The optimal method for diagnosing Mullerian anomalies was the subject of a recent ESHRE consensus committee, which examined the advantages and disadvantages of each of the methods used. Gynecological examination and standard 2-dimensional ultrasound was deemed as the method of choice in asymptomatic women, based on its wide availability and minimal cost. Whenever a woman is at high risk, or a suspicion ensues, 3-D ultrasound (transvaginal or transabdominal or transperineal, according to the circumstances) is the preferred means for the extended investigation, complemented by other methods (e.g. MRI and/or hysteroscopy and/or laparoscopy) if necessary (10).
In the case of complete septate uterus, 3D reconstruction of the endometrial cavity and the fundal contour in a coronal plane allowed the differentiation from uterus didelphys, which is the most common differential diagnosis when a double cervical os is encountered at speculum examination.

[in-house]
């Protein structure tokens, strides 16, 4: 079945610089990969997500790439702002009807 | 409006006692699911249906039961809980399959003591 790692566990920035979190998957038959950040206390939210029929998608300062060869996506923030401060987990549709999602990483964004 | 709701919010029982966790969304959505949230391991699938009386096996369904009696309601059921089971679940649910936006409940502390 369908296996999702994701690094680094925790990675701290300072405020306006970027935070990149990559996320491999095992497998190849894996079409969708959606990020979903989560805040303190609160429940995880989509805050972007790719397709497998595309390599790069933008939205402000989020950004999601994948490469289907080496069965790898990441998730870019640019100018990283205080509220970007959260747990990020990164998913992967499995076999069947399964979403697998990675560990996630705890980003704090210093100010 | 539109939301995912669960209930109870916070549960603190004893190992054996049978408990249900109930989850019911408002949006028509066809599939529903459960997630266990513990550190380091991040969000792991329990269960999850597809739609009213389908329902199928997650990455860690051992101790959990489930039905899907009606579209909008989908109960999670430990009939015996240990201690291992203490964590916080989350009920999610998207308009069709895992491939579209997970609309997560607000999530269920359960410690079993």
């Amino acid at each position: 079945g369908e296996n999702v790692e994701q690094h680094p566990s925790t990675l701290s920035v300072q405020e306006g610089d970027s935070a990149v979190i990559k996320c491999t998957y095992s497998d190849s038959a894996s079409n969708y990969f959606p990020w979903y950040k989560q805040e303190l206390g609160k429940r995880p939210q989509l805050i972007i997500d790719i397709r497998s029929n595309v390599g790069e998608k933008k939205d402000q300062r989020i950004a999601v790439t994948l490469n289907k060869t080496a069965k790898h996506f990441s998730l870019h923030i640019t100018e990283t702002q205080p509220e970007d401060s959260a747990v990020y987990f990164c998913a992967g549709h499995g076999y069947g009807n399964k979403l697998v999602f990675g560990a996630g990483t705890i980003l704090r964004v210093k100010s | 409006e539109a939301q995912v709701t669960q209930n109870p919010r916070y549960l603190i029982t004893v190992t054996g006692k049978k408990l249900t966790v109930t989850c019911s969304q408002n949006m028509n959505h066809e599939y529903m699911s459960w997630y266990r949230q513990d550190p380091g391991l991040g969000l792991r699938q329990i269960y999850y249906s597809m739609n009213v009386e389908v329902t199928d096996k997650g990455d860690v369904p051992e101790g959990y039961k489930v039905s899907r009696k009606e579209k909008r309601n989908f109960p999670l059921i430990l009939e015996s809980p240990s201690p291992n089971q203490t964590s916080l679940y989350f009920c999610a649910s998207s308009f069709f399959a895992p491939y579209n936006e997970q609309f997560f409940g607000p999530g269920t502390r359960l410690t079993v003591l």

The most common presenting complaint in cases of septate uterus is pregnancy loss in parous women and dyspareunia in nulligravid patients (11). Although hysteroscopic resection of the septum is the therapeutic mainstay for these cases, its effectiveness has never been tested in randomized controlled trials (12). However, retrospective data indicate that the pregnancy outcome in these patients is significantly improved after surgery (13), and septectomy is an intuitive symptomatic treatment for dyspareunia in women with a vaginal septum.
In conclusion, this case of an uncommon anomaly illustrates how the recent addition of 3D ultrasound in the diagnostic toolbox can facilitate fast, safe, reliable and low-cost differentiation of a Müllerian anomaly at an outpatient setting, which would otherwise require hysteroscopy and/or hysterosalpingography plus laparoscopy, or, at best MRI, in a separate appointment.